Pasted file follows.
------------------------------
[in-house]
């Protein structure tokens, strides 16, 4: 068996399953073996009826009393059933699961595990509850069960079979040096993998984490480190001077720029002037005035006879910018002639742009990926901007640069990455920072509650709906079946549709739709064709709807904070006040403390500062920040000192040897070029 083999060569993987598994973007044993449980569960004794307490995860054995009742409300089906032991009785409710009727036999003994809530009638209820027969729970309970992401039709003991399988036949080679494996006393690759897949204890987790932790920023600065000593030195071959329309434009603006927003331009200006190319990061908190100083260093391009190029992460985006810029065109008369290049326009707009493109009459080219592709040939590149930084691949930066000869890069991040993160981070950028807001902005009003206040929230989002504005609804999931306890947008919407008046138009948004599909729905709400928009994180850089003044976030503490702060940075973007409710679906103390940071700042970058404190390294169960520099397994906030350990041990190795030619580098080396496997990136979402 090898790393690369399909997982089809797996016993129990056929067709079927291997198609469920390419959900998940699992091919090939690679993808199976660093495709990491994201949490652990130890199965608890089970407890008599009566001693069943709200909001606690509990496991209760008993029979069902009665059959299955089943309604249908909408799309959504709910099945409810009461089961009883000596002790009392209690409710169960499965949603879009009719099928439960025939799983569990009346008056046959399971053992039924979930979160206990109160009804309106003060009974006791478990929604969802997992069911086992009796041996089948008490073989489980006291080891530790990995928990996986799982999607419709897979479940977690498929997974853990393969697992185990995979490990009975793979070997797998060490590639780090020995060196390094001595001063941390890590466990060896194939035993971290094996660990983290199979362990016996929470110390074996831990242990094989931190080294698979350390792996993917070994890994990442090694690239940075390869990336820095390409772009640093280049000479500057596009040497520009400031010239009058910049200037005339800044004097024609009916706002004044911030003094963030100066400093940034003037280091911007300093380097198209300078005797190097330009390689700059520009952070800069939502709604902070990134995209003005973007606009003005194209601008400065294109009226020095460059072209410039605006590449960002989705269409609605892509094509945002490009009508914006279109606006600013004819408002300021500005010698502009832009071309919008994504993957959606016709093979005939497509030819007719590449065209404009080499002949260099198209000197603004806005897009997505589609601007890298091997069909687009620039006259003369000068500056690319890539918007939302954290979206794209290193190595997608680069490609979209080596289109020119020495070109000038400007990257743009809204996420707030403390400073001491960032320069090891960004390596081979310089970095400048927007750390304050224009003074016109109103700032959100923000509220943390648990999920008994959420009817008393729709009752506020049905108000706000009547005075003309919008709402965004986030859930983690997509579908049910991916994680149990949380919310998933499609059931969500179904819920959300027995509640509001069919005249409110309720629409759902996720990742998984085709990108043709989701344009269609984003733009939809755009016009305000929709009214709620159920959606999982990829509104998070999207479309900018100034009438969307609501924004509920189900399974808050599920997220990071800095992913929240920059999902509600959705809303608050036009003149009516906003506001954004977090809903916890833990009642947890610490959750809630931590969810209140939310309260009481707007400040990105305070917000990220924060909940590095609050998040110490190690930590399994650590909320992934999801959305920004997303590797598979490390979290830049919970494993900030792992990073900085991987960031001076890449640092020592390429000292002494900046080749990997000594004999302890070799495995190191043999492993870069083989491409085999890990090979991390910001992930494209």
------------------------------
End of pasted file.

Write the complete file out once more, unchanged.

[in-house]
């Protein structure tokens, strides 16, 4: 068996399953073996009826009393059933699961595990509850069960079979040096993998984490480190001077720029002037005035006879910018002639742009990926901007640069990455920072509650709906079946549709739709064709709807904070006040403390500062920040000192040897070029 083999060569993987598994973007044993449980569960004794307490995860054995009742409300089906032991009785409710009727036999003994809530009638209820027969729970309970992401039709003991399988036949080679494996006393690759897949204890987790932790920023600065000593030195071959329309434009603006927003331009200006190319990061908190100083260093391009190029992460985006810029065109008369290049326009707009493109009459080219592709040939590149930084691949930066000869890069991040993160981070950028807001902005009003206040929230989002504005609804999931306890947008919407008046138009948004599909729905709400928009994180850089003044976030503490702060940075973007409710679906103390940071700042970058404190390294169960520099397994906030350990041990190795030619580098080396496997990136979402 090898790393690369399909997982089809797996016993129990056929067709079927291997198609469920390419959900998940699992091919090939690679993808199976660093495709990491994201949490652990130890199965608890089970407890008599009566001693069943709200909001606690509990496991209760008993029979069902009665059959299955089943309604249908909408799309959504709910099945409810009461089961009883000596002790009392209690409710169960499965949603879009009719099928439960025939799983569990009346008056046959399971053992039924979930979160206990109160009804309106003060009974006791478990929604969802997992069911086992009796041996089948008490073989489980006291080891530790990995928990996986799982999607419709897979479940977690498929997974853990393969697992185990995979490990009975793979070997797998060490590639780090020995060196390094001595001063941390890590466990060896194939035993971290094996660990983290199979362990016996929470110390074996831990242990094989931190080294698979350390792996993917070994890994990442090694690239940075390869990336820095390409772009640093280049000479500057596009040497520009400031010239009058910049200037005339800044004097024609009916706002004044911030003094963030100066400093940034003037280091911007300093380097198209300078005797190097330009390689700059520009952070800069939502709604902070990134995209003005973007606009003005194209601008400065294109009226020095460059072209410039605006590449960002989705269409609605892509094509945002490009009508914006279109606006600013004819408002300021500005010698502009832009071309919008994504993957959606016709093979005939497509030819007719590449065209404009080499002949260099198209000197603004806005897009997505589609601007890298091997069909687009620039006259003369000068500056690319890539918007939302954290979206794209290193190595997608680069490609979209080596289109020119020495070109000038400007990257743009809204996420707030403390400073001491960032320069090891960004390596081979310089970095400048927007750390304050224009003074016109109103700032959100923000509220943390648990999920008994959420009817008393729709009752506020049905108000706000009547005075003309919008709402965004986030859930983690997509579908049910991916994680149990949380919310998933499609059931969500179904819920959300027995509640509001069919005249409110309720629409759902996720990742998984085709990108043709989701344009269609984003733009939809755009016009305000929709009214709620159920959606999982990829509104998070999207479309900018100034009438969307609501924004509920189900399974808050599920997220990071800095992913929240920059999902509600959705809303608050036009003149009516906003506001954004977090809903916890833990009642947890610490959750809630931590969810209140939310309260009481707007400040990105305070917000990220924060909940590095609050998040110490190690930590399994650590909320992934999801959305920004997303590797598979490390979290830049919970494993900030792992990073900085991987960031001076890449640092020592390429000292002494900046080749990997000594004999302890070799495995190191043999492993870069083989491409085999890990090979991390910001992930494209």